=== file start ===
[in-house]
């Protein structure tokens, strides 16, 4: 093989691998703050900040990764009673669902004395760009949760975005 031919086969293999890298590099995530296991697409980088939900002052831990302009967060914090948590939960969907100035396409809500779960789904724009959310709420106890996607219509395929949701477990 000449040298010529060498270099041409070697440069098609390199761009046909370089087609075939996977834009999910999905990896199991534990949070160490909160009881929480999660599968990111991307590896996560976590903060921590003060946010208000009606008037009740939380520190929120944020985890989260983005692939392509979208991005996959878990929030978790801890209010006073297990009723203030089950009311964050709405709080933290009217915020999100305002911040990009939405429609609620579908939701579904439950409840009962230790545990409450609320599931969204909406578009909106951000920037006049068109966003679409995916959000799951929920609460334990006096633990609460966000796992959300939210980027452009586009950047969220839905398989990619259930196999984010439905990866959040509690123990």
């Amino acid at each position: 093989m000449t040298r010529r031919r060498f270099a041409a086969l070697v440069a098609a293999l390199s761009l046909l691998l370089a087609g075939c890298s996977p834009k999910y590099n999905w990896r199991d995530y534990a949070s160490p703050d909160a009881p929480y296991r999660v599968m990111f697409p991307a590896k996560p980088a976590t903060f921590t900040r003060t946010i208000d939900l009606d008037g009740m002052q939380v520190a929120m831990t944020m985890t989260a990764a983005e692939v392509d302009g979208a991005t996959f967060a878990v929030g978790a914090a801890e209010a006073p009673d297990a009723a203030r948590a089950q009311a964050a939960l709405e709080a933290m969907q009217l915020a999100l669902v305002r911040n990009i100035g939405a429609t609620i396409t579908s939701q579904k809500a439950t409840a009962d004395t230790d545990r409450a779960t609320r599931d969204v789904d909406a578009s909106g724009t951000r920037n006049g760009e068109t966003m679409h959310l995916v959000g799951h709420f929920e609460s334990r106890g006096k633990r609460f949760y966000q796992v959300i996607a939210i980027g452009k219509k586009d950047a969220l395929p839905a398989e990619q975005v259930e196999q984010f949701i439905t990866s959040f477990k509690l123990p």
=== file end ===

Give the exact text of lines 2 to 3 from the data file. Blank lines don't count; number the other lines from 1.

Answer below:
């Protein structure tokens, strides 16, 4: 093989691998703050900040990764009673669902004395760009949760975005 031919086969293999890298590099995530296991697409980088939900002052831990302009967060914090948590939960969907100035396409809500779960789904724009959310709420106890996607219509395929949701477990 000449040298010529060498270099041409070697440069098609390199761009046909370089087609075939996977834009999910999905990896199991534990949070160490909160009881929480999660599968990111991307590896996560976590903060921590003060946010208000009606008037009740939380520190929120944020985890989260983005692939392509979208991005996959878990929030978790801890209010006073297990009723203030089950009311964050709405709080933290009217915020999100305002911040990009939405429609609620579908939701579904439950409840009962230790545990409450609320599931969204909406578009909106951000920037006049068109966003679409995916959000799951929920609460334990006096633990609460966000796992959300939210980027452009586009950047969220839905398989990619259930196999984010439905990866959040509690123990």
């Amino acid at each position: 093989m000449t040298r010529r031919r060498f270099a041409a086969l070697v440069a098609a293999l390199s761009l046909l691998l370089a087609g075939c890298s996977p834009k999910y590099n999905w990896r199991d995530y534990a949070s160490p703050d909160a009881p929480y296991r999660v599968m990111f697409p991307a590896k996560p980088a976590t903060f921590t900040r003060t946010i208000d939900l009606d008037g009740m002052q939380v520190a929120m831990t944020m985890t989260a990764a983005e692939v392509d302009g979208a991005t996959f967060a878990v929030g978790a914090a801890e209010a006073p009673d297990a009723a203030r948590a089950q009311a964050a939960l709405e709080a933290m969907q009217l915020a999100l669902v305002r911040n990009i100035g939405a429609t609620i396409t579908s939701q579904k809500a439950t409840a009962d004395t230790d545990r409450a779960t609320r599931d969204v789904d909406a578009s909106g724009t951000r920037n006049g760009e068109t966003m679409h959310l995916v959000g799951h709420f929920e609460s334990r106890g006096k633990r609460f949760y966000q796992v959300i996607a939210i980027g452009k219509k586009d950047a969220l395929p839905a398989e990619q975005v259930e196999q984010f949701i439905t990866s959040f477990k509690l123990p």